Did you know that it is very easy to make your musical instruments at home? Check out some great ideas from Nancy Stewart!
At the UAPL youth department, we have an extensive collection of children’s music. Check out some CDs and have your very own sing-a-long at home.
Today’s children are expected to have strong pre-literacy skills before they enter kindergarten. How can parents ensure that they are providing the right experiences for their children to develop these skills? Many parents don’t realize that literacy education actually begins in infancy.
The good news is that helping your child attain such skills is much easier than you may think. Almost ANY activity that you do with your child is helping them develop literacy skills. It can be as simple as talking and singing to your child, reading to them, or even describing to them what they are feeling, hearing, tasting, touching, seeing and doing.
One simple activity to start with is looking at pictures. Look at family photos, or pictures from books and magazines and talk about what you see. Better yet, check out some of the UAPL’s wordless picture books. Snuggle up in your favorite comfy chair, look at the pictures and make up your own stories! This activity helps your child develop narrative skills. We have many wordless books, but some of our favorites are:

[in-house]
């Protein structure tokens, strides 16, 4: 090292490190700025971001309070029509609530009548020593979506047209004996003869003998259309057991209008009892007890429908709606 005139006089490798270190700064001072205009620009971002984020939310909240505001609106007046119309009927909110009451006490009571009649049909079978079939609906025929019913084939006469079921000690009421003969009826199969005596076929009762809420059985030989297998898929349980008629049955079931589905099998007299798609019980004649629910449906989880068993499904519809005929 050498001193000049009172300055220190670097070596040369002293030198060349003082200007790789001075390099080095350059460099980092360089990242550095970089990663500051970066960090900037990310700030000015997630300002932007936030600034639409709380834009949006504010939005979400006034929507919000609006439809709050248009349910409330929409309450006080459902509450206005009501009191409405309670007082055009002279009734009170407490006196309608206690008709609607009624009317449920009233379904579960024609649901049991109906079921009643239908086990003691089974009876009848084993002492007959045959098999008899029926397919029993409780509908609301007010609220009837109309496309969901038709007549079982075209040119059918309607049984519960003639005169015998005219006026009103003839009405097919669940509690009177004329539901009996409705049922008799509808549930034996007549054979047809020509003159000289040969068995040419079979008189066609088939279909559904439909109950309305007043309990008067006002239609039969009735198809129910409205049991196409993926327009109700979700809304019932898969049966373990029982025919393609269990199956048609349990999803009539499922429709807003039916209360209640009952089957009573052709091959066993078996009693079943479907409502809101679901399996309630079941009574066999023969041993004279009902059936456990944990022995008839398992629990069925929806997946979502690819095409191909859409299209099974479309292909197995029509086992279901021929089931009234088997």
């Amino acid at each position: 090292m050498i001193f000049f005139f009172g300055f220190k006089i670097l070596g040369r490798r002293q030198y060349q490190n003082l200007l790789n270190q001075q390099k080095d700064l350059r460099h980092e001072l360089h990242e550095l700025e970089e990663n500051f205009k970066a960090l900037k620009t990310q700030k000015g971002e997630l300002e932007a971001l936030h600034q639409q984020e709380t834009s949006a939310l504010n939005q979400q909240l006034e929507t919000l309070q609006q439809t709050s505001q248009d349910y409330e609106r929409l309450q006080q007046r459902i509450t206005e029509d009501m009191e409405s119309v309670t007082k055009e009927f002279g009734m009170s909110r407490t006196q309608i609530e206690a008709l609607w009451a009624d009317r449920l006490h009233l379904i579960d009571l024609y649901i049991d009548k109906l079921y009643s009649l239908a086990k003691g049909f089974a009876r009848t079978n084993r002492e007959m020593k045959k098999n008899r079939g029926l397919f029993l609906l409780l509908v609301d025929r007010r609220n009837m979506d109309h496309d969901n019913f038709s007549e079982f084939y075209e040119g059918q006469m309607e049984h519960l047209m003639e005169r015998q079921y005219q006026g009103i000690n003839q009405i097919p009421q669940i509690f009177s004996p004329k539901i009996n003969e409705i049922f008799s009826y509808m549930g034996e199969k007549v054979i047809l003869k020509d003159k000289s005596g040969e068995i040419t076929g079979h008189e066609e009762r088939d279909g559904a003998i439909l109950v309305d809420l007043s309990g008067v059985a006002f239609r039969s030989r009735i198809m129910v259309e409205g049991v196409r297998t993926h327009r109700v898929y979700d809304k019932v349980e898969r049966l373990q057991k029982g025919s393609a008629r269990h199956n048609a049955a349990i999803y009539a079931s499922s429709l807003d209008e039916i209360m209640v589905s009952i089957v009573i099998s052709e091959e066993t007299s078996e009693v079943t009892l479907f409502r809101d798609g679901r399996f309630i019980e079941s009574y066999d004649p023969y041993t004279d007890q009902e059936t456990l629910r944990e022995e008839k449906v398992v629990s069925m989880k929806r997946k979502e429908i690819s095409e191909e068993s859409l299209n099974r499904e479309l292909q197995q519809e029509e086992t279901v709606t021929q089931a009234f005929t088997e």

Create some fun, engaging sensory bottles for your baby or toddler. These are easy to make and let your child explore how different objects move and sound inside the bottles. Your baby or toddler can roll them, bang them, and watch the objects move around. Adding water or corn syrup to some of the bottles will create a different effect.
Below are pictures of the ones that I made. You can use a variety of different materials – just look around your home to see what you have! Just be sure to hot glue the caps on so the materials stay safely inside.